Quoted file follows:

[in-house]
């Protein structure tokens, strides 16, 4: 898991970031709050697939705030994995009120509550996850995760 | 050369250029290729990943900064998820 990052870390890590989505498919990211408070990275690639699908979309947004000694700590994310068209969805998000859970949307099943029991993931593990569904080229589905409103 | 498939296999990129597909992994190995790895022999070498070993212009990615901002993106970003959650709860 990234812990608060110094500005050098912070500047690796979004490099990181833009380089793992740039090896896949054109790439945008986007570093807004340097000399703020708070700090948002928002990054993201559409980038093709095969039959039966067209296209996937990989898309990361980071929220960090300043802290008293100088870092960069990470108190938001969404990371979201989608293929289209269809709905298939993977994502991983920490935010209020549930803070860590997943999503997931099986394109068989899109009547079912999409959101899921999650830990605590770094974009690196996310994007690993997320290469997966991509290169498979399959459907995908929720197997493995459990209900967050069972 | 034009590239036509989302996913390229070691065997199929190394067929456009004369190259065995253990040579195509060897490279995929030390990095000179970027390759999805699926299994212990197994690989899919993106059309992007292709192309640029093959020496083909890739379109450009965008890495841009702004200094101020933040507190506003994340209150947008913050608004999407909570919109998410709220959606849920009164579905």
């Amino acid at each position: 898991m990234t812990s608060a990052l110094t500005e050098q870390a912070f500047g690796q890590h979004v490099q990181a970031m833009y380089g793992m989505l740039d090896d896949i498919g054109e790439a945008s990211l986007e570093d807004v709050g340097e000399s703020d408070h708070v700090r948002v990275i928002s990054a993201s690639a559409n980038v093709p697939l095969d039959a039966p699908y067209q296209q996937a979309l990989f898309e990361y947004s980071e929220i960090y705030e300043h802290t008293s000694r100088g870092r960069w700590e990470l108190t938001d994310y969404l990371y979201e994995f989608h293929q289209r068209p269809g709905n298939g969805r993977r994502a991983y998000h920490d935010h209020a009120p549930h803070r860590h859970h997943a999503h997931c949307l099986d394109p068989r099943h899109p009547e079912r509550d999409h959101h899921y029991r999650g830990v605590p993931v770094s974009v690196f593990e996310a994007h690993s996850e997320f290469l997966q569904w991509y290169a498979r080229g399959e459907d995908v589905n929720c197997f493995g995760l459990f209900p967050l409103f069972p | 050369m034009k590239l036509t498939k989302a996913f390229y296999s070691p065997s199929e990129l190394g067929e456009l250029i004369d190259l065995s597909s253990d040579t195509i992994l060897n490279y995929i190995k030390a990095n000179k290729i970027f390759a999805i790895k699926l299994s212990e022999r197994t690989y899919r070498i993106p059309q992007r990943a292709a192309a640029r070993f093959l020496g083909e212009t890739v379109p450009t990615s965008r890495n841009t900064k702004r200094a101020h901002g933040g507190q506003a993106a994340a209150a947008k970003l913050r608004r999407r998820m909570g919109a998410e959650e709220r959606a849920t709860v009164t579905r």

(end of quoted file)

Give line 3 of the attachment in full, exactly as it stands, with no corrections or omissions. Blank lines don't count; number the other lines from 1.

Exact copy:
């Amino acid at each position: 898991m990234t812990s608060a990052l110094t500005e050098q870390a912070f500047g690796q890590h979004v490099q990181a970031m833009y380089g793992m989505l740039d090896d896949i498919g054109e790439a945008s990211l986007e570093d807004v709050g340097e000399s703020d408070h708070v700090r948002v990275i928002s990054a993201s690639a559409n980038v093709p697939l095969d039959a039966p699908y067209q296209q996937a979309l990989f898309e990361y947004s980071e929220i960090y705030e300043h802290t008293s000694r100088g870092r960069w700590e990470l108190t938001d994310y969404l990371y979201e994995f989608h293929q289209r068209p269809g709905n298939g969805r993977r994502a991983y998000h920490d935010h209020a009120p549930h803070r860590h859970h997943a999503h997931c949307l099986d394109p068989r099943h899109p009547e079912r509550d999409h959101h899921y029991r999650g830990v605590p993931v770094s974009v690196f593990e996310a994007h690993s996850e997320f290469l997966q569904w991509y290169a498979r080229g399959e459907d995908v589905n929720c197997f493995g995760l459990f209900p967050l409103f069972p | 050369m034009k590239l036509t498939k989302a996913f390229y296999s070691p065997s199929e990129l190394g067929e456009l250029i004369d190259l065995s597909s253990d040579t195509i992994l060897n490279y995929i190995k030390a990095n000179k290729i970027f390759a999805i790895k699926l299994s212990e022999r197994t690989y899919r070498i993106p059309q992007r990943a292709a192309a640029r070993f093959l020496g083909e212009t890739v379109p450009t990615s965008r890495n841009t900064k702004r200094a101020h901002g933040g507190q506003a993106a994340a209150a947008k970003l913050r608004r999407r998820m909570g919109a998410e959650e709220r959606a849920t709860v009164t579905r």